After our pleasant dinner with family, We had several days on our own. We are still modifying behavior, with Covid still about. So, we planned walks, walks and more walks. Our first was a nice 10 + mile walk from our hotel in Paddington through Hyde Park, onto Green Park, a walk past Buckingham Palace and then along the Thames from Westminster to Chelsea.

Hyde Park was established by Henry VIII, when he took the land from Westminster Abbey in 1536 during the dissolution of the monasteries. It was used as a hunting ground until James I opened it to “gentlefolk.” In 1652, during the interregnum, the park was sold by parliament for much needed cash. With the restoration of the monarchy, Charles II reacquired the land, walled it in, reintroduced the deer.The park is 350 acres and although smaller than Golden Gate in San Francisco and New York’s Central Park, it had a similar impact on the quality of life. The park has two lakes, The Serpentine and Long. Lake. Queen Caroline, wife of George II was a major force in creating the public park space we have today.

Green Park, is a small park (47 acres) that connects Hyde Park with with Buckingham Palance and its adjecent St. James Park. One story I love, is that Queen Catherine had all the flowers removed, because she caught her husband, Charles II, picking flowers to give to a milkmaid he had his eyes on. Even today there are few planted flowers, although naturally growing dafodils are abundant.

We walked past Buckingham Palace. The pedestrian area in front of the Palace forecourt was packed with people, so we did not linger there. But, John snapped a quick picture.

We then made our way to the Thames, Big Ben and the Houses of Parliament. The last time we were in London, there was restoration work ongoing on Big Ben and it was covered by scaffolding. But this time, Ben was visible in all its glory.

This tower that we all call Big Ben, built in 1857 as a part of the rebuilding of the Palace at Westminster, after it was largely destroyed by a fire in 1834. In reality, the tower’s real name was simply “The Clock Tower,” but was renamed “Elizabeth Tower” in 2012 to mark the Queen’s Diamond Jubilee. “Big Ben” actually refers to the largest of the five bells in the Tower. Weighing in at 15.1 ton, that is the US version of ton. I will pass on explaining the differences between long, short and metric tonnes.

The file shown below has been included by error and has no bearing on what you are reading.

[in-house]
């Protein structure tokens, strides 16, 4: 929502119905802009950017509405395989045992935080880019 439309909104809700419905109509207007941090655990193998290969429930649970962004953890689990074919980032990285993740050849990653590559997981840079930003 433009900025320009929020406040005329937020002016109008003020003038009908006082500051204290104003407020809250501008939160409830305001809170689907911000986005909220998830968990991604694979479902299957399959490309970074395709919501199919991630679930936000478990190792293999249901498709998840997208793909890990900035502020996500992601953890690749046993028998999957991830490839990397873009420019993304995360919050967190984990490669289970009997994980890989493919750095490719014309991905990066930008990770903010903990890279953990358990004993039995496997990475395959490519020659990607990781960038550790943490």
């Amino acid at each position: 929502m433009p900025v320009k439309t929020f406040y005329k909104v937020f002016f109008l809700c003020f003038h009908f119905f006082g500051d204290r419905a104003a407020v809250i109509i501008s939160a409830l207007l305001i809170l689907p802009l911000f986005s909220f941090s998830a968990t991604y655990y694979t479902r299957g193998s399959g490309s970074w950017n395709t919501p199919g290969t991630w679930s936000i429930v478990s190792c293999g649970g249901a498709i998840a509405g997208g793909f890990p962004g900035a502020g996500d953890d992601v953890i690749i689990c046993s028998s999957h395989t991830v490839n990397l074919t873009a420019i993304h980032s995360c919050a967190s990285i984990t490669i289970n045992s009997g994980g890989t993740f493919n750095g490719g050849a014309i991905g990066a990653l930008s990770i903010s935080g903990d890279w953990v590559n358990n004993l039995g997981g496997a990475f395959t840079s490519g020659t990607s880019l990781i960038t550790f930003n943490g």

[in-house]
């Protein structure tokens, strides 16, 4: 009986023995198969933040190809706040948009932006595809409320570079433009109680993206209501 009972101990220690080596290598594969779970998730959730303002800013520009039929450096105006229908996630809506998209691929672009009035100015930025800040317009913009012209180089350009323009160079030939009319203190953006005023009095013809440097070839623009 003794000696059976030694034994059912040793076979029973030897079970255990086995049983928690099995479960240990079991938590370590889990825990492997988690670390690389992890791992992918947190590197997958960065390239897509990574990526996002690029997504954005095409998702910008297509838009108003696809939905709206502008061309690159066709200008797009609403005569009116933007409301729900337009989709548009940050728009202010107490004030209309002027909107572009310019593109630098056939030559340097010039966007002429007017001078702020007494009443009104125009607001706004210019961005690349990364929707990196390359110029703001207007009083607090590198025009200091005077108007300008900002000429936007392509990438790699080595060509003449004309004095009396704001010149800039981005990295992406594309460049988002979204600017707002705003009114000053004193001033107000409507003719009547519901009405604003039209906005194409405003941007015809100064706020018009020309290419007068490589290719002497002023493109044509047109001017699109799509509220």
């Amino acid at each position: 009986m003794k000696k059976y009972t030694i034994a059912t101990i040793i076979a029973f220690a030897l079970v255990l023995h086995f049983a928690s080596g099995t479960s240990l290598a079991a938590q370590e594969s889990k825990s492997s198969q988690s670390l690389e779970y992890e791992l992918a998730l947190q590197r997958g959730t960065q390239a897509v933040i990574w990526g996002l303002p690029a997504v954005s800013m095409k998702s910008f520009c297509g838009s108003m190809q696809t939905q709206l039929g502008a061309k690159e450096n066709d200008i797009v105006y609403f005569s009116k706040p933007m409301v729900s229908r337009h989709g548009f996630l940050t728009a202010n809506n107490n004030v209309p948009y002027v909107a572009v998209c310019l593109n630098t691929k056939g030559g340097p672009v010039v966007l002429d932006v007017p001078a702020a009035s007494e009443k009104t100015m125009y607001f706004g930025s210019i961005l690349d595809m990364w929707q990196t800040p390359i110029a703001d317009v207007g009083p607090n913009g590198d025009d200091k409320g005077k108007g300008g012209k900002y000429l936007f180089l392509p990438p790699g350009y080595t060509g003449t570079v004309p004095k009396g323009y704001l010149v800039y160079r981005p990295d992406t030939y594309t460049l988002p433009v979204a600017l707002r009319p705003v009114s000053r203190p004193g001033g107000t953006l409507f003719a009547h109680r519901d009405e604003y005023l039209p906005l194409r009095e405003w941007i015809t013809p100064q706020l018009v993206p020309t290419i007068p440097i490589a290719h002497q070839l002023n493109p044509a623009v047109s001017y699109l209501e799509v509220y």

Anyone who pays attention to their surroundings and walks the streets of Westminster have seen these light poles. They are everywhere!

On two sides of the pole is a stylized “W” representing the Duke of Westminster. Between the two Ws are what appear to be the Coco Chanel insignia. Well, the story goes that in the 1920’s, the second Duke of Westminster, Hugh Grosvenor, the world’s richest man at the time, was so enamored with Coco Chanel he honored her by putting her insignia on all the lampposts. It’s a great story, but apparently false. It is true the Duke was infatuated and had an affair with her. He may have asked her to marry him. But the intertwined mirror image C’s refer to the City Council of Westminster, who co-governed The City of Westminster.

This trip we have been choosing small cafés and restaurants for dinning. We have had some good meals at international restaurants. London is full of Italian, Indian, Chinese, Greek…etc. You can dine out every night and not be subjected to English food, which is just fine with us. Other than pub foods such as cottage pies or fish and chips, we can give it a pass. One thing that has improved in the 40 years is the availability of good wines. Let’s hope Brexit doesn’t reverse that trend.

Amazingly, Bill had never been to The Royal Botanic Gardens at Kew. So our last full day in London, we rode the District Line out to Kew and walked a total of 5+ miles exploring the gardens.

Privately owned gardens were tended at Kew from as early as the 16th century. The site was acquired in 1731 by Frederick Louis, Prince of Wales and his wife, Princess Augusta. Frederick Louis was son of George II and father of George III. He died at 44 without every being King. After his death, Augusta, continued to support the gardens until her death in 1772. In 1759 she established an exotic plant research center at the gardens. By 1769 it contained more than 3,400 plant species. The gardens became famous under the lengthy management of Sir Joseph Banks, 1772-1819, and the collections grew to include specimens from all over the world. In 1840, the gardens were transferred from a Crown holding to public trust. Under the direction of Sir William Jackson Hooper in the mid 19th century and later of his son Joseph Dalton Hooker, Kew Gardens became a centre for scientific research and the international exchange of plant specimens. By the early 20th century the grounds were expanded to the present size of 300 acres.

Amazon water lilies

As expected the fall gardens were less spectacular than in spring or summer, but beautiful, nonetheless. Here are some of the many photos taken that day.

After six enjoyable days in London, with remarkable weather, walking over 20 miles exploring many of our favorite areas and visiting new, we were ready to head south to Brighton, our last stop before boarding the Celebrity Silhouette to head back to the United States. And with that, goodbye now.

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